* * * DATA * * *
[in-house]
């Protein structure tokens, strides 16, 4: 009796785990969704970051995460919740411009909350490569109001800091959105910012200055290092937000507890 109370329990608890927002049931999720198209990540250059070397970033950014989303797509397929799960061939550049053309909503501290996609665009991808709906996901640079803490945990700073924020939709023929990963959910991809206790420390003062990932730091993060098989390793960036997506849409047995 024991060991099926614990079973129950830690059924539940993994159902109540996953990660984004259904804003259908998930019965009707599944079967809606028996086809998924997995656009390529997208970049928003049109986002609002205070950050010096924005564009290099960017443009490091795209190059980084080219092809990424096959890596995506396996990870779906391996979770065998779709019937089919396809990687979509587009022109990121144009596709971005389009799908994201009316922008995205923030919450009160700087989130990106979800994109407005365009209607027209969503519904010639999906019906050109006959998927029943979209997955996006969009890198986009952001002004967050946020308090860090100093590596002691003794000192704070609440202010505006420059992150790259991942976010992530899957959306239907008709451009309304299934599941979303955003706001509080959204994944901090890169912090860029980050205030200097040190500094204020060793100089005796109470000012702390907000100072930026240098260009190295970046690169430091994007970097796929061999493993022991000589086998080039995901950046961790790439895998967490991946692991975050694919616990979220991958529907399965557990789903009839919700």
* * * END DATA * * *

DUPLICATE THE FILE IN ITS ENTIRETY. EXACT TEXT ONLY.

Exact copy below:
[in-house]
């Protein structure tokens, strides 16, 4: 009796785990969704970051995460919740411009909350490569109001800091959105910012200055290092937000507890 109370329990608890927002049931999720198209990540250059070397970033950014989303797509397929799960061939550049053309909503501290996609665009991808709906996901640079803490945990700073924020939709023929990963959910991809206790420390003062990932730091993060098989390793960036997506849409047995 024991060991099926614990079973129950830690059924539940993994159902109540996953990660984004259904804003259908998930019965009707599944079967809606028996086809998924997995656009390529997208970049928003049109986002609002205070950050010096924005564009290099960017443009490091795209190059980084080219092809990424096959890596995506396996990870779906391996979770065998779709019937089919396809990687979509587009022109990121144009596709971005389009799908994201009316922008995205923030919450009160700087989130990106979800994109407005365009209607027209969503519904010639999906019906050109006959998927029943979209997955996006969009890198986009952001002004967050946020308090860090100093590596002691003794000192704070609440202010505006420059992150790259991942976010992530899957959306239907008709451009309304299934599941979303955003706001509080959204994944901090890169912090860029980050205030200097040190500094204020060793100089005796109470000012702390907000100072930026240098260009190295970046690169430091994007970097796929061999493993022991000589086998080039995901950046961790790439895998967490991946692991975050694919616990979220991958529907399965557990789903009839919700």